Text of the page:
Game Review | Ys: Memories of Celceta
As a JRPG fan it’s surprising that I got my entry to the Ys franchise with Ys VIII: Lacrimosa of Dana. I’ve played at least one entry of each long running series in this genre, so why not Ys, why not sooner? Honestly I don’t know, but I’m happy I got in when I did, because I’m a fan now. Chronologically speaking, Ys: Memories of Celceta is the third entry in the series, but if we’re going by release date the it’s the second most recent. Originally released for the PS Vita back in 2012, it received generally high praise from both reviewers and fans alike. All that praise however wouldn’t guarantee this handheld entry mainstream success. It sold roughly a quarter million copies globally, which is a lot, but in the gaming world that’s barely breaking the bank, and the reason for those sales numbers despite the great reviews are frankly the PS Vita’s poor adoption numbers. Despite me being a strong Vita advocate, I must admit that it didn’t sell as well as I would like, but that’s a tale for another time. What matters is that it’s installbase, or lack thereof directly impacted sales of great titles. Titles like Ys: Memories of Celceta.
Developed by Nihon Falcom and published by XSEED Games, Ys: Memories of Celceta for the PC is a brilliant remaster of the original.
Ohhh….. The game is goooood, and I mean that. Memories of Celceta is a re-imagining of Ys IV which was originally released as two separate titles for the SNES dubbed, Ys IV: Mask of the Sun & Ys IV: The Dawn of Ys. These two entries were not developed by Falcom themselves, so worry not about them. I just mentioned them for context. Mask of Sun was also remastered for the PS2, so technically this is a remaster of a remaster, but again, not really important.
What is important is my waifu, Karna. You see as any self respecting JRPG fan will know, one does not play a JRPG without choosing a waifu, and then denouncing other waifus as inferior. For as the good books says, “My waifu is better than yours”. And keeping with that I’d like to just mention how good I think this game looks. It’s not the most graphically advanced JRPG out there, but when considering its origin, it’s impressive. The title has received numerous enhancements including improved visuals with a wide range of HD resolutions, unlocked framerates, and fully customizable settings. Prior to this review I mentioned in a separate video that I encountered a small visual bug, along with a way to fix it, so please check that video if you have similar visual issues.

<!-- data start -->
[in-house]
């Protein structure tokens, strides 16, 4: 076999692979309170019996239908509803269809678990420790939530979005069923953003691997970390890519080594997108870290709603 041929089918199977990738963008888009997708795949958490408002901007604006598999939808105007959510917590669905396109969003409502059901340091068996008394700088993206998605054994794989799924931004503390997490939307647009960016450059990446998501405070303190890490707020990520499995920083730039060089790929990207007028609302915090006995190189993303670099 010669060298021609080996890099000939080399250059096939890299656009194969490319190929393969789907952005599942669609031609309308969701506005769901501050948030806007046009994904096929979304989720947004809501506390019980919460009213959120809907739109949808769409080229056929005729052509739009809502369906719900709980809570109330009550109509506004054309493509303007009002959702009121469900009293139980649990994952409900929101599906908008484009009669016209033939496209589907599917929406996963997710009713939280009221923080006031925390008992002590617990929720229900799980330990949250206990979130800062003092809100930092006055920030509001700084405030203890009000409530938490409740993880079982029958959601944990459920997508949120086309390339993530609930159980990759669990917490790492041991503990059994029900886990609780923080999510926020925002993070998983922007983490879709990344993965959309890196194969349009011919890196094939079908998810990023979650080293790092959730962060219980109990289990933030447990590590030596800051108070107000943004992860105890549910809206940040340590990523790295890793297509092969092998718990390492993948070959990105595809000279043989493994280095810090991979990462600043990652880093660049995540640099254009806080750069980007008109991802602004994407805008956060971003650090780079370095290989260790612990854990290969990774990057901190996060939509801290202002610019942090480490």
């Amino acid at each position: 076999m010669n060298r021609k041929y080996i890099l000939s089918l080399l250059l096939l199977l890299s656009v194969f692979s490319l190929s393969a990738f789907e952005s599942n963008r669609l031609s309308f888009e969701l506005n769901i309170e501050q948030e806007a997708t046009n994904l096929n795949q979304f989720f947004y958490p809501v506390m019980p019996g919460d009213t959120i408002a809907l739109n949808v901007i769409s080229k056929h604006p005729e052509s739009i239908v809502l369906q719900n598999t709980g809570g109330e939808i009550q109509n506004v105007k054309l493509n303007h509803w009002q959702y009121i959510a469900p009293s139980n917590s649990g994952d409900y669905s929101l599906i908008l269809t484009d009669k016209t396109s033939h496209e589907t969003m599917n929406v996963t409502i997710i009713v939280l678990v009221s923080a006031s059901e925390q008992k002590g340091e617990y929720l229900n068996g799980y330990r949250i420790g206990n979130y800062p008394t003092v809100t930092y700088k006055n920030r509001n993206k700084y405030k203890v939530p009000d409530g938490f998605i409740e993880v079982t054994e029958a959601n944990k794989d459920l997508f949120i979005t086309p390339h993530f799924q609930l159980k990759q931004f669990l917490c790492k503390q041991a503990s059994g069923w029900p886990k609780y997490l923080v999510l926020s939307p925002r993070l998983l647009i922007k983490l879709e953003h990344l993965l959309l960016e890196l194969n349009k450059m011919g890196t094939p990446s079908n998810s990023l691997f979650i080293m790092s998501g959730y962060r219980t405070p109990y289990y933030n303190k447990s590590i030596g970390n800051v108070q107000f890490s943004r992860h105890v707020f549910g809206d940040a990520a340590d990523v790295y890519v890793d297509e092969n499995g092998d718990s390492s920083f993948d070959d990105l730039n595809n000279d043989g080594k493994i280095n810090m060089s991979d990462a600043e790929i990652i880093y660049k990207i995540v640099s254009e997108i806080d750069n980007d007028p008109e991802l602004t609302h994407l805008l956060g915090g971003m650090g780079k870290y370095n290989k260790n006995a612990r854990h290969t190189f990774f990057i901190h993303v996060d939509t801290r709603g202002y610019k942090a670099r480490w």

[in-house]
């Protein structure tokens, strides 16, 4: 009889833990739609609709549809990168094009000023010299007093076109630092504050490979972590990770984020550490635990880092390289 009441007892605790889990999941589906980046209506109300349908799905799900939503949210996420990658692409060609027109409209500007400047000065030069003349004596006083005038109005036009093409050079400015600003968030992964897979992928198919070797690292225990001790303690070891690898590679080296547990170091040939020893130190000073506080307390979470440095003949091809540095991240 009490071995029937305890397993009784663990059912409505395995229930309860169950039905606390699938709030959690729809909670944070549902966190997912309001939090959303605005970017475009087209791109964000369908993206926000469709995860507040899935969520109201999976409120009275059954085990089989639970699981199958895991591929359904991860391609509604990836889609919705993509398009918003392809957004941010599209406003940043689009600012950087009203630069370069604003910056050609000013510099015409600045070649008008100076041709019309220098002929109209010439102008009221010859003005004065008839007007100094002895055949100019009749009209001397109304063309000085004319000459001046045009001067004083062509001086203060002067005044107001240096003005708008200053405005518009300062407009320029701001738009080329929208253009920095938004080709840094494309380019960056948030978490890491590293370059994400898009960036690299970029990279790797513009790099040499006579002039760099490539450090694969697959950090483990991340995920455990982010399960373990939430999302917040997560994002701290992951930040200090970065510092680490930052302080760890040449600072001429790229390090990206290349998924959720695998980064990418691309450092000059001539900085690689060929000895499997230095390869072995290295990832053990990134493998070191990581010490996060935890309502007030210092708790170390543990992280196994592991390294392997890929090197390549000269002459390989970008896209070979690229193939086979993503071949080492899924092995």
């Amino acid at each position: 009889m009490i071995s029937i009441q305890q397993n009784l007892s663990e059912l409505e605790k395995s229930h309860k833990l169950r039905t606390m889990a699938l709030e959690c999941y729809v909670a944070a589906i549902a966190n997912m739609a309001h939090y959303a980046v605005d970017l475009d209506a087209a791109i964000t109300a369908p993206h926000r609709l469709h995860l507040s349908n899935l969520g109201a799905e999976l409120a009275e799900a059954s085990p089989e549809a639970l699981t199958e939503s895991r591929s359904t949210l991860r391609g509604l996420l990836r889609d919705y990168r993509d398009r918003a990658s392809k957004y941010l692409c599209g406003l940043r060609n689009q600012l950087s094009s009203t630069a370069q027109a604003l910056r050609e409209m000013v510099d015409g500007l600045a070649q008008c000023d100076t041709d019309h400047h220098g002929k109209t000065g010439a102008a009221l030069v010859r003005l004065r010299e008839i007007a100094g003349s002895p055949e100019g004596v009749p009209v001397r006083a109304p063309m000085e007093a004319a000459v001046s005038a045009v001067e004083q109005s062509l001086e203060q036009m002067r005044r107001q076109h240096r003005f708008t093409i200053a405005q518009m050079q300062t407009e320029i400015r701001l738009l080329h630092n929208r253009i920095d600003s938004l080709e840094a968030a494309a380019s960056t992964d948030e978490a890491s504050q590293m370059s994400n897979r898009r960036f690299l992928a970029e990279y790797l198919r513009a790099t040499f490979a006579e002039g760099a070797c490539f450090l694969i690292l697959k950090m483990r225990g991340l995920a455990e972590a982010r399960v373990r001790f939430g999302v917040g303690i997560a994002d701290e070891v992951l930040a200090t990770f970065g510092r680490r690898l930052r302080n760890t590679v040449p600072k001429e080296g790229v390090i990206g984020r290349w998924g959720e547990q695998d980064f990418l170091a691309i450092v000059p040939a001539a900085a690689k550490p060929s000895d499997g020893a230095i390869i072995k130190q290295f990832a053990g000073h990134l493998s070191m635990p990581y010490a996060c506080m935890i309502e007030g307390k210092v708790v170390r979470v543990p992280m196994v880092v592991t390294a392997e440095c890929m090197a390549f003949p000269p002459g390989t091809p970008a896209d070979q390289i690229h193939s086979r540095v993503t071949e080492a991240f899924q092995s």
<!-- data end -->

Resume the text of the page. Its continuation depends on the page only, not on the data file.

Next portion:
The visuals lend themselves well to the character design with a pleasant mixture of brilliant 2D art and 3D models. As mentioned before, my waifu is best character, but there are many others who come close. When looking at some of their artwork I can’t help but feel excited. It’s a gorgeous looking game on the PC , and I know not everyone is gonna see that, but for a fan like me it totally is. I love the art for every character including the villains, Oh and the music… queue the month ago nostalgia. Hearing music I heard in VIII made me smile. It brought a feeling that usually comes with playing a game from a franchise you’ve been following for years, and it all sounds great.
The map was also fairly reminiscent of the one in Ys VIII for me. It’s a large map filled with lots of places to visit, each with their own look, and visual presence but all connected. This time we’re placed in a large forest instead of an island. A forest filled with awe inspiring locations throughout. This is helped by the fact that the game uses a classic style of predetermined cameras to portray the environments, giving the player the best view of what the developers want them to see.
This technique allows for some awe inspiring locations though I much prefer the camera in Ys VIII which locks on to a subject of interest the first time you encounter it, but then leaves the controls for the camera to the player. In Memories of Celceta the only control of the camera the player has is the panning in and out of it. This is managed by the Y axis on the second joystick while the X axis handles the Ai commands. These being either to avoid enemies or to engage them.